With much of the EU debate about it’s democratic deficit how healthy is UK democracy? Turnout even in UK general elections has decreased, from 84% in 1950 to 66% in 2015 and in elections to the European Parliament has plateaued at around a paltry 35%. Voting is of greater importance to those aged 55 plus, who in the 2015 general election averaged about 77%, than the 18-34 age group that averaged less than 50%.
These baby boomers (55 plus) have generally faired very well, building up considerable personal wealth with equity in their homes and often retiring on generous, final salary, pensions. Contrast this with the 18-34 year olds most of whom find it impossible to buy a home, many saddled with student loan debts that their parent’s generation avoided. This inter-generational unfairness has as yet failed to motivate the young into taking action and that includes voting. But who can blame their indifference as there is no party that is actively supporting their cause? Political parties formulate policy according to where the votes are so it is no surprise that many are skewed in the favour of older voters, like the triple lock on pensions. It is also a curious irony that this cohort, that has benefited most economically from EU membership, is also the group most likely to support #Brexit.
A healthy democracy is dependent on the majority of citizens being engaged in the political process but an increasing distrust of the political class and their unwillingness to address issues that are of concern to ordinary people has led to cynicism and alienation, that is particularly evident in the EU referendum debate; supporters on both sides but particularly those who want to leave the EU have insulted the electorate with ludicrously exaggerated claims and erroneous statistics leaving the electorate to fall back on preconceived opinions and prejudice rather than evaluating unbiased evidence.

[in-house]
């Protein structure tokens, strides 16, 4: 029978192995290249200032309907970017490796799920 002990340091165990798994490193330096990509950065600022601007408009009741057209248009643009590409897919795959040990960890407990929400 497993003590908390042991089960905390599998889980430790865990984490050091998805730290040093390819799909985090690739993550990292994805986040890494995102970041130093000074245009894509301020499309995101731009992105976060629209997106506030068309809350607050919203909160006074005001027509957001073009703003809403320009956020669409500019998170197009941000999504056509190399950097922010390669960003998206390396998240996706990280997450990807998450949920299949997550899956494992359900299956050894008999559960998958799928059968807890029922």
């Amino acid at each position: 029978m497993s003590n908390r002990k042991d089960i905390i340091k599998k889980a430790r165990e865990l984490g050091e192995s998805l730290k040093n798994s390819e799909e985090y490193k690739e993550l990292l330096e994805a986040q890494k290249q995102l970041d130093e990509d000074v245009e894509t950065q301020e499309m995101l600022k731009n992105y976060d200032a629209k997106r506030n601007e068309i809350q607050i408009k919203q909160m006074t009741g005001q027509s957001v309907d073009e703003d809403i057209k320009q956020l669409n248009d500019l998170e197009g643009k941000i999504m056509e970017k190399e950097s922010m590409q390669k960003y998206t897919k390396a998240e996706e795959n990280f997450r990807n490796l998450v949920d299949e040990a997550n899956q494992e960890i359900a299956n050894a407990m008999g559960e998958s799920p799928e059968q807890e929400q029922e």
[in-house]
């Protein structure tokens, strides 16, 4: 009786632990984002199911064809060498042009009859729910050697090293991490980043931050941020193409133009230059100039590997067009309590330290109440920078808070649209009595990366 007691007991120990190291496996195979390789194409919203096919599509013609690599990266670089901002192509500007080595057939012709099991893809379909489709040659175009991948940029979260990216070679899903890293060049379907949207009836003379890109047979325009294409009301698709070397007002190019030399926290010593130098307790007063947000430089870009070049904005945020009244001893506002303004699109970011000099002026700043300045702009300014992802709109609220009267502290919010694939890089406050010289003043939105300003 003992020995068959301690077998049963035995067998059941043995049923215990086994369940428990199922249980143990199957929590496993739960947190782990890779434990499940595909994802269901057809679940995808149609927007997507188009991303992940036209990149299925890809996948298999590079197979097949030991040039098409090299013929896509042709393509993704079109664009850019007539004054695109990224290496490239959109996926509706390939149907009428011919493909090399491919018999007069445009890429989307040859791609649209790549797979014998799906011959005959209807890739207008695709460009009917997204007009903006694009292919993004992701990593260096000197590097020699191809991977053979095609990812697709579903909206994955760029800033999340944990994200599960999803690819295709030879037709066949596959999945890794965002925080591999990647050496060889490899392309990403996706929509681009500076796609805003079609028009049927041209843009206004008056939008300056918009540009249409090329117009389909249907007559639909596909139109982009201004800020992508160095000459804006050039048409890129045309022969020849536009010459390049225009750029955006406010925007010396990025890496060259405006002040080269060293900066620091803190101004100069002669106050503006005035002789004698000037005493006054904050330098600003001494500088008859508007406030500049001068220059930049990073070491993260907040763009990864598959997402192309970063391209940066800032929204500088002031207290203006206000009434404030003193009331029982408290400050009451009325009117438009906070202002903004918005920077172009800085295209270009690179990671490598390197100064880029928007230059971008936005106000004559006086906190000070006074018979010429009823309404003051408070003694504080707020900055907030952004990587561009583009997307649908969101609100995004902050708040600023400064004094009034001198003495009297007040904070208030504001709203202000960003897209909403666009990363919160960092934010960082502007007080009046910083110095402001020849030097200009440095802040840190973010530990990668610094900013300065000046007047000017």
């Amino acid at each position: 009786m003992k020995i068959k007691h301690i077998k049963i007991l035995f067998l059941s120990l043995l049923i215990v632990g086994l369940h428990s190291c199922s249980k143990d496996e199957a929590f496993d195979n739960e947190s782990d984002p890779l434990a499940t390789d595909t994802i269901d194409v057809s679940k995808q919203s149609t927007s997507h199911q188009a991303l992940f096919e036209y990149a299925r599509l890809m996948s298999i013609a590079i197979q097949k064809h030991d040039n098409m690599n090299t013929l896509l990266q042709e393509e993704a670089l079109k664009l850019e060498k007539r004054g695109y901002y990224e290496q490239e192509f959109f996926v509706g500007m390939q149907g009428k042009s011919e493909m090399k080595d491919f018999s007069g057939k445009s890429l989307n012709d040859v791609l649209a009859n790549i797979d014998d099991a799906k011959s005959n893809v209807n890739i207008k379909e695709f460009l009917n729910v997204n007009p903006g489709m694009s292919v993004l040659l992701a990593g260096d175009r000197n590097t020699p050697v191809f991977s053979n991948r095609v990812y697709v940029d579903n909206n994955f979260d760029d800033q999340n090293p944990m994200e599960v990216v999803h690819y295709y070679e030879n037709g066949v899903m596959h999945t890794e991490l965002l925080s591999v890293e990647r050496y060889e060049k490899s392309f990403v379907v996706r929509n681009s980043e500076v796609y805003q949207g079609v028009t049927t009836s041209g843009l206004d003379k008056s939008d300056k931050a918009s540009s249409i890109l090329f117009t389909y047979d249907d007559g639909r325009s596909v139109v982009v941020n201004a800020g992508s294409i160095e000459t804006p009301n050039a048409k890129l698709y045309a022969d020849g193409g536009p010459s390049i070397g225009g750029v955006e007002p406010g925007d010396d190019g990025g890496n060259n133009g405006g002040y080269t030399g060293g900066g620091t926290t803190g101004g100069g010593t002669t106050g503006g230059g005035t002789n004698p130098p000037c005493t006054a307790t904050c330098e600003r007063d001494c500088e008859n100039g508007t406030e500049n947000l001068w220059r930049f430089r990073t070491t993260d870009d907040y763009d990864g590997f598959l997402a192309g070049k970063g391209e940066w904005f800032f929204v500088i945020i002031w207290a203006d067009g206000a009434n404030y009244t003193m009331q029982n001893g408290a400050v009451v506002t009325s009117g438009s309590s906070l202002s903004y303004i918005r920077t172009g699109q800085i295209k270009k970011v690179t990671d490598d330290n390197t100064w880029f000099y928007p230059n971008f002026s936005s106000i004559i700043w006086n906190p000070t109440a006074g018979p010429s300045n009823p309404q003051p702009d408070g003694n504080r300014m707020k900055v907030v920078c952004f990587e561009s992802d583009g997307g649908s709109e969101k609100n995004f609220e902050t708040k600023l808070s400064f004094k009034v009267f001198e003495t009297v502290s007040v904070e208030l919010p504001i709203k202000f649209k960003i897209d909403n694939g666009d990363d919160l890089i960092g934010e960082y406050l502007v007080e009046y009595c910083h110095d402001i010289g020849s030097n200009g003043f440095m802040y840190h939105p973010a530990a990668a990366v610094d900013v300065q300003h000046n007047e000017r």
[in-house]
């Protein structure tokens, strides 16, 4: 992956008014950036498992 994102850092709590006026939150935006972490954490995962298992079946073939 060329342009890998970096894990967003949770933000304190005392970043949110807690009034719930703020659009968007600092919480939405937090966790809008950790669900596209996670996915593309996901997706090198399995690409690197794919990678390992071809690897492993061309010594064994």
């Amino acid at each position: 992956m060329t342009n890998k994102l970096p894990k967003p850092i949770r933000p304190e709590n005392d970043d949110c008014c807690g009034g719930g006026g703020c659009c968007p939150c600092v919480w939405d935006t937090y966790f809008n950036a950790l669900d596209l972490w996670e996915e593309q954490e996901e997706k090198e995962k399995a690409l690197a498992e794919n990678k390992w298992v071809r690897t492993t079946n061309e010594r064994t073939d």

The passions aroused by our membership of the EU have always been based more on sentiment than reality. The #Brexit camp make great play of the democratic deficit in the EU while happily ignoring the fact that we have an unelected House of Lords stuffed full of political appointees, not to mention Bishops and the remaining hereditary peers and of course a hereditary monarchy. They rely, as did the Scottish Nationalists in their referendum, on a mix of romantic nostalgia and archaic nationalism.
Although the emergence of UKIP clearly indicates that there has been a concern about immigration particularly in blue collar areas, the referendum was called not so much to satisfy a national demand but to resolve the long running conflict within the Conservative party and was therefore a grossly irresponsible decision by David Cameron since it might quite likely result in our #Brexit. Either way it is unlikely to heal the Tory strife, rather it is likely to amplify it.
The Labour party under Corbyn has been a disaster; the ability for anyone (from Trotskyites to Tories) to vote in the Labour leadership election after a donation of just £3.00 was not so much an exercise in democracy as either an incompetent decision by the then Labour leadership or a cynical attempt at drag the Labour party to the unelectable socialist fringe.
So we are left with a referendum that hangs in the balance but with around 6 million people still not registered to vote. Perhaps #Brexit will win, by gaining the majority of votes, that’s democracy but to have done so without most voters really understanding the issues, perhaps not a healthy democracy.